Terrestrial carbonate deposits are common in both natural and human-modified landscapes in Petra and its surroundings.
Three broad genetic categories are recognized: cementations of pre-existing clastics (veins, crusts, cemented cobbles); free-water deposits (Massive Laminated Deposits (MLD), rhizoliths, carbonate blisters, coatings on archaeological water delivery systems), and pedogenic deposits (nodules, calcrete).
The oxygen isotopic composition of carbonates suggests mainly precipitation from stored water that reflects the weighted isotopic average of rainfall in the area. Oxygen and carbon isotope data indicate that a combination of evaporation and CO2 degassing are the mechanisms for precipitation, depending on the setting and climate at the time of deposition. Strontium isotopes of carbonates point to an aeolian source (from adjacent sources) for the calcium. The cementations of pre-existing clasts are both markers of previous base levels in the case of cemented cobbles, and the presence of soil above impermeable bedrock in the case of crusts and veins. These types of deposits help to discover previously terraced sites.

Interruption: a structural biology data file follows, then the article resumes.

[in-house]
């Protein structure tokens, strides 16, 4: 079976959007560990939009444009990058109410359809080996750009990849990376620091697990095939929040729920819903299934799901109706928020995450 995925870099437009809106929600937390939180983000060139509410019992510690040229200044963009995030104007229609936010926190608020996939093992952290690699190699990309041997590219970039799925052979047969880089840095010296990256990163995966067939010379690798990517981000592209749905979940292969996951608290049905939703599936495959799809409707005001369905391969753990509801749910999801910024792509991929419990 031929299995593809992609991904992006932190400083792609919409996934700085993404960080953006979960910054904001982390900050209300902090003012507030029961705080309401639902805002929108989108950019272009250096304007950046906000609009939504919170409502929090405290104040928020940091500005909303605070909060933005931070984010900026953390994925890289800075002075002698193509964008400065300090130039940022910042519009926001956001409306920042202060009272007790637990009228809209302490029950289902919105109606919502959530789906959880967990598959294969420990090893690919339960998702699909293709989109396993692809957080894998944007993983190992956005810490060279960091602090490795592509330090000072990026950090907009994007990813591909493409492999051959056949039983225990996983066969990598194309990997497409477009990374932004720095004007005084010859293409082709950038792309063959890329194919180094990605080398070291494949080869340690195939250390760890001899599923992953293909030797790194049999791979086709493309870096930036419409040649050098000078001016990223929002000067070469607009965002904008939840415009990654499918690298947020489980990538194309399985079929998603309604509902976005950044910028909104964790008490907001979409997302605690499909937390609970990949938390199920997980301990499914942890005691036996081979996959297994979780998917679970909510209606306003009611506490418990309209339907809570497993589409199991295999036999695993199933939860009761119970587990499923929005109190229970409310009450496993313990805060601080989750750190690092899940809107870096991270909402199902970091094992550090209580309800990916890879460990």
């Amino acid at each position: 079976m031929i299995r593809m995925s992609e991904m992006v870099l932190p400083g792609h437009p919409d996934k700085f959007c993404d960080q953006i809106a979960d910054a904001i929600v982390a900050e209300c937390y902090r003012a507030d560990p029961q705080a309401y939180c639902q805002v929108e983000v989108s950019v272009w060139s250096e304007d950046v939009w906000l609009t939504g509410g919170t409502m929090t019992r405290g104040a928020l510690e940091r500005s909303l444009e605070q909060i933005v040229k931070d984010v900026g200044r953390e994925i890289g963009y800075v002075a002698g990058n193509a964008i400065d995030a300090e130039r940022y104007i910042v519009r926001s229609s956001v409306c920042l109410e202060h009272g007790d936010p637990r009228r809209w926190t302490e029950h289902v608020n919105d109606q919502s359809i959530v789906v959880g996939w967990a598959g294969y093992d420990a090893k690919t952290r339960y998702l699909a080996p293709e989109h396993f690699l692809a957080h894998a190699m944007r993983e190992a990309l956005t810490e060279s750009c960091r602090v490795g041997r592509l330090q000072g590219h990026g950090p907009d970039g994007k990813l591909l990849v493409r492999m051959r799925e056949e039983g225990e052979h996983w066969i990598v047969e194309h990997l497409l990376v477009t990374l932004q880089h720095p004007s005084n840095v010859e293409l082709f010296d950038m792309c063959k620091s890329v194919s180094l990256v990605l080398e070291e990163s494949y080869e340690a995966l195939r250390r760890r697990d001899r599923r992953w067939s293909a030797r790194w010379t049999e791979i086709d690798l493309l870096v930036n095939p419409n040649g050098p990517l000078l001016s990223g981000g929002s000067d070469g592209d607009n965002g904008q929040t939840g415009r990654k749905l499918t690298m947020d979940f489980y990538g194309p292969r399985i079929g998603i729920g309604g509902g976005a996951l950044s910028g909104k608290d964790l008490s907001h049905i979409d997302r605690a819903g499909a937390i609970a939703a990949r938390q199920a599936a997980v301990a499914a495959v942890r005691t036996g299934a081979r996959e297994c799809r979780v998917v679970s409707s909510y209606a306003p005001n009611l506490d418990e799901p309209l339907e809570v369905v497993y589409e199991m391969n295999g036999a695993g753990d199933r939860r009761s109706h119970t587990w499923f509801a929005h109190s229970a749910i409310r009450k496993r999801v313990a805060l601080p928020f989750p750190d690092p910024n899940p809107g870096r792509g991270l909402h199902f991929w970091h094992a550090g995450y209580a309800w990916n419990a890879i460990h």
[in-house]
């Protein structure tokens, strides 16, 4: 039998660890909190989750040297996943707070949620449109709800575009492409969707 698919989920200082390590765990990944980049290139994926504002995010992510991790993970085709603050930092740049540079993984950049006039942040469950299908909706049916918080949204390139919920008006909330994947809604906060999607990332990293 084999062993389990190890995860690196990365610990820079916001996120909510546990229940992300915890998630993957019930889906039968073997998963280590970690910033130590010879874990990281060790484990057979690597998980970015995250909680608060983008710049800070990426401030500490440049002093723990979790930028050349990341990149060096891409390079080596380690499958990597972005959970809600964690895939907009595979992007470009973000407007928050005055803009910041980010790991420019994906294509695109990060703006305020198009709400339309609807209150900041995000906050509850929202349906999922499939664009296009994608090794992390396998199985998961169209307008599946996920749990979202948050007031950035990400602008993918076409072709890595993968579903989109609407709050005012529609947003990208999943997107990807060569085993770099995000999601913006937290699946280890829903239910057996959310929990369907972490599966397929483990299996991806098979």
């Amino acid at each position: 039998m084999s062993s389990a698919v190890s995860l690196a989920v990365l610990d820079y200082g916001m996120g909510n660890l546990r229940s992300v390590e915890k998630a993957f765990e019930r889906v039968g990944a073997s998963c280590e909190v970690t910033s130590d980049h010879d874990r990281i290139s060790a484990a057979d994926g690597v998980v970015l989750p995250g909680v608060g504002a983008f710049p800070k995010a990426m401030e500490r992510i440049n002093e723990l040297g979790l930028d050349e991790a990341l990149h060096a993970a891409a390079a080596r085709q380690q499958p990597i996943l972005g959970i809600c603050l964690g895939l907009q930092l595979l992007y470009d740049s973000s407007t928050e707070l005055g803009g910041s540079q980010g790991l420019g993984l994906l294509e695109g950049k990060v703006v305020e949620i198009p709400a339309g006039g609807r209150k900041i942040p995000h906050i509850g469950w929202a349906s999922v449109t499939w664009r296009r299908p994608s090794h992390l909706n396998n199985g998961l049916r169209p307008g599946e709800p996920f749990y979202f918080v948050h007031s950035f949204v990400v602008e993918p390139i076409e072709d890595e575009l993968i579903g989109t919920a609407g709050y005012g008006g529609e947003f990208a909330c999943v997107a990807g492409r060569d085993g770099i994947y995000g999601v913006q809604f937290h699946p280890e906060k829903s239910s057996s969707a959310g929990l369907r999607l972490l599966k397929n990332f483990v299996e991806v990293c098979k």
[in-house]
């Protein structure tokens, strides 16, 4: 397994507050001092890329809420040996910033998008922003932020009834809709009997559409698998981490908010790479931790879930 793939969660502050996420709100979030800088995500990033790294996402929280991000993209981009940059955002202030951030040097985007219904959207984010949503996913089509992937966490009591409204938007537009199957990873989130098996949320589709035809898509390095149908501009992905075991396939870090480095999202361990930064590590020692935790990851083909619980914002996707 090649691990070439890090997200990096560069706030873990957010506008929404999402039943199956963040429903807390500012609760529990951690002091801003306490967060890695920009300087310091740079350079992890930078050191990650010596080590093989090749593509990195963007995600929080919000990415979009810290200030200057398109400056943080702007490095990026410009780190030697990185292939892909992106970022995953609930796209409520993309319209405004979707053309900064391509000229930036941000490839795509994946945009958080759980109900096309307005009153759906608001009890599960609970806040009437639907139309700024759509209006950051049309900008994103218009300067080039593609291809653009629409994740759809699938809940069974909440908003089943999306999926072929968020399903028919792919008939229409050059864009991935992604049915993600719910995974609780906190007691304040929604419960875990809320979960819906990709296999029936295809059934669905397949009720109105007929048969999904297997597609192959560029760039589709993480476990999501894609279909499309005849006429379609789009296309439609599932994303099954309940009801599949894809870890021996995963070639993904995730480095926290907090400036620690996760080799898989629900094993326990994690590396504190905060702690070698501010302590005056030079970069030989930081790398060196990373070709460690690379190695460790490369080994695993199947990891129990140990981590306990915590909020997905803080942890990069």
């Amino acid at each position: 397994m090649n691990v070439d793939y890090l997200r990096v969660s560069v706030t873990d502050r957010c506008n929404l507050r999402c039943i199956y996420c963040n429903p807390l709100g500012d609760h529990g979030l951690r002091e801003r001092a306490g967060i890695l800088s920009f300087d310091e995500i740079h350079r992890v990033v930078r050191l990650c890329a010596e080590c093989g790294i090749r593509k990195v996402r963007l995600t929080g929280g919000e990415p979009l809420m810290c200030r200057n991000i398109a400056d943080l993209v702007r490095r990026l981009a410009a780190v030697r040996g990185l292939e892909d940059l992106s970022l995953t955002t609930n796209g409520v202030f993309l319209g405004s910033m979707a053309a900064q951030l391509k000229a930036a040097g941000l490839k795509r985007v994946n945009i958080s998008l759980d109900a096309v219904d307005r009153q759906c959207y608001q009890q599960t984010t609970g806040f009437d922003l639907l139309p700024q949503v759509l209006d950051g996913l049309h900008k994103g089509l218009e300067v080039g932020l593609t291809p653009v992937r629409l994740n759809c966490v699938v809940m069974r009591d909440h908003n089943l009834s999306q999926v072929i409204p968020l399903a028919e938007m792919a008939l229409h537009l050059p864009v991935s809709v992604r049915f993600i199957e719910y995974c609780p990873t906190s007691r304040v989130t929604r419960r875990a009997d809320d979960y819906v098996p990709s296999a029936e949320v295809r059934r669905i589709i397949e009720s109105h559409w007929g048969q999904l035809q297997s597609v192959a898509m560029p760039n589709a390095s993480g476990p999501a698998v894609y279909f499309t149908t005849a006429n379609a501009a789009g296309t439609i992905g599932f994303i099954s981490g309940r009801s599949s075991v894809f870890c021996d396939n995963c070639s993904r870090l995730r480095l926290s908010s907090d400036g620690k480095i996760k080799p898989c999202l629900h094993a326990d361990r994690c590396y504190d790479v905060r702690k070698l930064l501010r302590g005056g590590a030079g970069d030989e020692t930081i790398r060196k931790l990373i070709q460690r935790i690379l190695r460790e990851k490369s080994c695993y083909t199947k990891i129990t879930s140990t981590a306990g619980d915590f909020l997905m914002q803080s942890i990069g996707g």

The open water deposits reflect humid Pleistocene conditions, and their presence inform on the extent and distribution of water resources that may have been available in the Late Pleistocene and early Holocene.
- Terrestrial carbonates